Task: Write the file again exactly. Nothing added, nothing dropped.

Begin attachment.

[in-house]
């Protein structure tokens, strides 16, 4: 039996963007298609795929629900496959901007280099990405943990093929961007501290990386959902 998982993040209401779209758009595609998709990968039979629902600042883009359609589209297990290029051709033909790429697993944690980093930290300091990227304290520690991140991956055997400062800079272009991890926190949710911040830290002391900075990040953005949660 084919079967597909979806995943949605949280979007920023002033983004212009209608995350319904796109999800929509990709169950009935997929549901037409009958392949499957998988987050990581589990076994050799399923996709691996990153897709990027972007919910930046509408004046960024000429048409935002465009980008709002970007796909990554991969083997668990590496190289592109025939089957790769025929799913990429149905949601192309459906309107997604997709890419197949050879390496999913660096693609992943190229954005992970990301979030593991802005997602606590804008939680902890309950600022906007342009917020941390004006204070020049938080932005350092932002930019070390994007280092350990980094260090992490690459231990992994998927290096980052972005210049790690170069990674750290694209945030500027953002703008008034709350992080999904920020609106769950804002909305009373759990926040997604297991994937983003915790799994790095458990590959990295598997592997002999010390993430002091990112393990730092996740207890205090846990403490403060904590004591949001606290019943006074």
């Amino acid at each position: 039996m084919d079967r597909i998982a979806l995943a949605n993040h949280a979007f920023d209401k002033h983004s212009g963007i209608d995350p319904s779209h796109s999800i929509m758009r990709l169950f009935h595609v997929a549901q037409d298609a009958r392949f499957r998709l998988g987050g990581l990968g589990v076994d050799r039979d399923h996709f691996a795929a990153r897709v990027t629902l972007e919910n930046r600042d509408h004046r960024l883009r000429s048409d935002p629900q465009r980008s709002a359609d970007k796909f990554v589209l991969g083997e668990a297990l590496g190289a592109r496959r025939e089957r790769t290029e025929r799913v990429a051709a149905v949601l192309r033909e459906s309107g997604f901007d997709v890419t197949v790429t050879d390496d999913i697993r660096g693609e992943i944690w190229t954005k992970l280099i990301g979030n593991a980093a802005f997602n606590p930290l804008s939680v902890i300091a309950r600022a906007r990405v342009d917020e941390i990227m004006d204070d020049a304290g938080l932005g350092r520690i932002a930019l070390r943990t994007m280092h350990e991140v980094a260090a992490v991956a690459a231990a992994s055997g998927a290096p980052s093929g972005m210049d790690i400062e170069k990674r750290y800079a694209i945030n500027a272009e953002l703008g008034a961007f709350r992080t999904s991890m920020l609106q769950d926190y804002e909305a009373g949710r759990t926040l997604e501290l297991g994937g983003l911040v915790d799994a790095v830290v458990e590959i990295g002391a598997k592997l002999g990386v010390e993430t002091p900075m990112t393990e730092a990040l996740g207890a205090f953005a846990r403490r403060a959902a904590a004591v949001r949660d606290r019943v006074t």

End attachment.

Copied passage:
[in-house]
């Protein structure tokens, strides 16, 4: 039996963007298609795929629900496959901007280099990405943990093929961007501290990386959902 998982993040209401779209758009595609998709990968039979629902600042883009359609589209297990290029051709033909790429697993944690980093930290300091990227304290520690991140991956055997400062800079272009991890926190949710911040830290002391900075990040953005949660 084919079967597909979806995943949605949280979007920023002033983004212009209608995350319904796109999800929509990709169950009935997929549901037409009958392949499957998988987050990581589990076994050799399923996709691996990153897709990027972007919910930046509408004046960024000429048409935002465009980008709002970007796909990554991969083997668990590496190289592109025939089957790769025929799913990429149905949601192309459906309107997604997709890419197949050879390496999913660096693609992943190229954005992970990301979030593991802005997602606590804008939680902890309950600022906007342009917020941390004006204070020049938080932005350092932002930019070390994007280092350990980094260090992490690459231990992994998927290096980052972005210049790690170069990674750290694209945030500027953002703008008034709350992080999904920020609106769950804002909305009373759990926040997604297991994937983003915790799994790095458990590959990295598997592997002999010390993430002091990112393990730092996740207890205090846990403490403060904590004591949001606290019943006074």
């Amino acid at each position: 039996m084919d079967r597909i998982a979806l995943a949605n993040h949280a979007f920023d209401k002033h983004s212009g963007i209608d995350p319904s779209h796109s999800i929509m758009r990709l169950f009935h595609v997929a549901q037409d298609a009958r392949f499957r998709l998988g987050g990581l990968g589990v076994d050799r039979d399923h996709f691996a795929a990153r897709v990027t629902l972007e919910n930046r600042d509408h004046r960024l883009r000429s048409d935002p629900q465009r980008s709002a359609d970007k796909f990554v589209l991969g083997e668990a297990l590496g190289a592109r496959r025939e089957r790769t290029e025929r799913v990429a051709a149905v949601l192309r033909e459906s309107g997604f901007d997709v890419t197949v790429t050879d390496d999913i697993r660096g693609e992943i944690w190229t954005k992970l280099i990301g979030n593991a980093a802005f997602n606590p930290l804008s939680v902890i300091a309950r600022a906007r990405v342009d917020e941390i990227m004006d204070d020049a304290g938080l932005g350092r520690i932002a930019l070390r943990t994007m280092h350990e991140v980094a260090a992490v991956a690459a231990a992994s055997g998927a290096p980052s093929g972005m210049d790690i400062e170069k990674r750290y800079a694209i945030n500027a272009e953002l703008g008034a961007f709350r992080t999904s991890m920020l609106q769950d926190y804002e909305a009373g949710r759990t926040l997604e501290l297991g994937g983003l911040v915790d799994a790095v830290v458990e590959i990295g002391a598997k592997l002999g990386v010390e993430t002091p900075m990112t393990e730092a990040l996740g207890a205090f953005a846990r403490r403060a959902a904590a004591v949001r949660d606290r019943v006074t």